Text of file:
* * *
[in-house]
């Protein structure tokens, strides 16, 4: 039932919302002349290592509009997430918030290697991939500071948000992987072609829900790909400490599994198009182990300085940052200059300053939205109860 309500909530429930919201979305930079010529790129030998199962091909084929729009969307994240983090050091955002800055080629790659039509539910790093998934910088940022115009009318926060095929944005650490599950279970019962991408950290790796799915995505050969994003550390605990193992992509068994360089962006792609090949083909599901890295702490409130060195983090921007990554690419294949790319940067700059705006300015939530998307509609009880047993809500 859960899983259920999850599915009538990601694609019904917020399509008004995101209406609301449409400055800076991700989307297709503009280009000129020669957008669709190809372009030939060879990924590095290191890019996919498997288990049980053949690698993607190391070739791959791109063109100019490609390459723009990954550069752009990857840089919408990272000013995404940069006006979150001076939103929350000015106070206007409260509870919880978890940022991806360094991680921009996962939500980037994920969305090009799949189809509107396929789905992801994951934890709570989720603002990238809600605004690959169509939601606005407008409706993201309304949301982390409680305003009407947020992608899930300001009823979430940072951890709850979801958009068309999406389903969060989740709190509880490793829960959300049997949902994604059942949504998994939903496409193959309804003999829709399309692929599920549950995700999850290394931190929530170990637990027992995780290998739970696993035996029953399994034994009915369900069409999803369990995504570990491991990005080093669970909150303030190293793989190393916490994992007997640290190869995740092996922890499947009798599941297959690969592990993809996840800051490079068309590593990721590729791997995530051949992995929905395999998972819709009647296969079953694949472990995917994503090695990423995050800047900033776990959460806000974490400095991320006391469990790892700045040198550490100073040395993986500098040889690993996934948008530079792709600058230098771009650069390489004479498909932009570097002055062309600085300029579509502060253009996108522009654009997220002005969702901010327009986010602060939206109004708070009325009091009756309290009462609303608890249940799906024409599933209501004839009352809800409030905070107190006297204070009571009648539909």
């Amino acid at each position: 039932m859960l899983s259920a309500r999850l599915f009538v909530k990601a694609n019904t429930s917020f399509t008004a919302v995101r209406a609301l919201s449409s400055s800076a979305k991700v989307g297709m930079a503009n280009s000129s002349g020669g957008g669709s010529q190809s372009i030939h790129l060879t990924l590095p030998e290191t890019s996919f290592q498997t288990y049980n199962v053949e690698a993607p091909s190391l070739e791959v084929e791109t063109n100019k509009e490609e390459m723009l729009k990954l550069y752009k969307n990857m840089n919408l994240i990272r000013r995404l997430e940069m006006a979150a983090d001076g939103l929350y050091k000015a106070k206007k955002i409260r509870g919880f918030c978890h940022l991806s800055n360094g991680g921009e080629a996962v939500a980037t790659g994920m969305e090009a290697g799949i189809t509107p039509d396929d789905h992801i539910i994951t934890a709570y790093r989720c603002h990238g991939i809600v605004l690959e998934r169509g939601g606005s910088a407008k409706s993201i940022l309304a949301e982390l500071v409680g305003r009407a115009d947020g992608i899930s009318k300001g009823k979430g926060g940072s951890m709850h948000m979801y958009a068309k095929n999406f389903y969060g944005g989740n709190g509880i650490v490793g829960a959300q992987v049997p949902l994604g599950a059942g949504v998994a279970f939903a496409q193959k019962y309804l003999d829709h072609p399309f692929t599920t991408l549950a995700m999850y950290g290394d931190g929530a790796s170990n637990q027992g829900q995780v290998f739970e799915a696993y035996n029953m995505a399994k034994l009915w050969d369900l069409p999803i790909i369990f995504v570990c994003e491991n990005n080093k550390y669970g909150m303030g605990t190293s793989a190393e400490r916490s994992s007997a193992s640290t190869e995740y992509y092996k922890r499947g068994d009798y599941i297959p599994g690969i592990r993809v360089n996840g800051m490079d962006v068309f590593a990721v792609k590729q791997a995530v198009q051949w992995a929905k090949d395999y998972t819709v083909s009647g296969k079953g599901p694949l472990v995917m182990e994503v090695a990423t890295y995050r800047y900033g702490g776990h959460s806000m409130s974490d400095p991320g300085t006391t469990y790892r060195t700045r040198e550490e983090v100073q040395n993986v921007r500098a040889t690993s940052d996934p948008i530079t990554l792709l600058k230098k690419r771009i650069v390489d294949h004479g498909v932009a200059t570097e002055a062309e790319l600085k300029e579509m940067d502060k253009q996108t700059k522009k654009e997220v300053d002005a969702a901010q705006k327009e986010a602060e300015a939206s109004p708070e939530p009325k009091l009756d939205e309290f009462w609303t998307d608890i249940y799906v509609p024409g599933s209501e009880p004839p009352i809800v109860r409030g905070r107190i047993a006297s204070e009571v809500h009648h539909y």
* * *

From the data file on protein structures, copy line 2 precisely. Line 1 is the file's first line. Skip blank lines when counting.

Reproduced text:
């Protein structure tokens, strides 16, 4: 039932919302002349290592509009997430918030290697991939500071948000992987072609829900790909400490599994198009182990300085940052200059300053939205109860 309500909530429930919201979305930079010529790129030998199962091909084929729009969307994240983090050091955002800055080629790659039509539910790093998934910088940022115009009318926060095929944005650490599950279970019962991408950290790796799915995505050969994003550390605990193992992509068994360089962006792609090949083909599901890295702490409130060195983090921007990554690419294949790319940067700059705006300015939530998307509609009880047993809500 859960899983259920999850599915009538990601694609019904917020399509008004995101209406609301449409400055800076991700989307297709503009280009000129020669957008669709190809372009030939060879990924590095290191890019996919498997288990049980053949690698993607190391070739791959791109063109100019490609390459723009990954550069752009990857840089919408990272000013995404940069006006979150001076939103929350000015106070206007409260509870919880978890940022991806360094991680921009996962939500980037994920969305090009799949189809509107396929789905992801994951934890709570989720603002990238809600605004690959169509939601606005407008409706993201309304949301982390409680305003009407947020992608899930300001009823979430940072951890709850979801958009068309999406389903969060989740709190509880490793829960959300049997949902994604059942949504998994939903496409193959309804003999829709399309692929599920549950995700999850290394931190929530170990637990027992995780290998739970696993035996029953399994034994009915369900069409999803369990995504570990491991990005080093669970909150303030190293793989190393916490994992007997640290190869995740092996922890499947009798599941297959690969592990993809996840800051490079068309590593990721590729791997995530051949992995929905395999998972819709009647296969079953694949472990995917994503090695990423995050800047900033776990959460806000974490400095991320006391469990790892700045040198550490100073040395993986500098040889690993996934948008530079792709600058230098771009650069390489004479498909932009570097002055062309600085300029579509502060253009996108522009654009997220002005969702901010327009986010602060939206109004708070009325009091009756309290009462609303608890249940799906024409599933209501004839009352809800409030905070107190006297204070009571009648539909």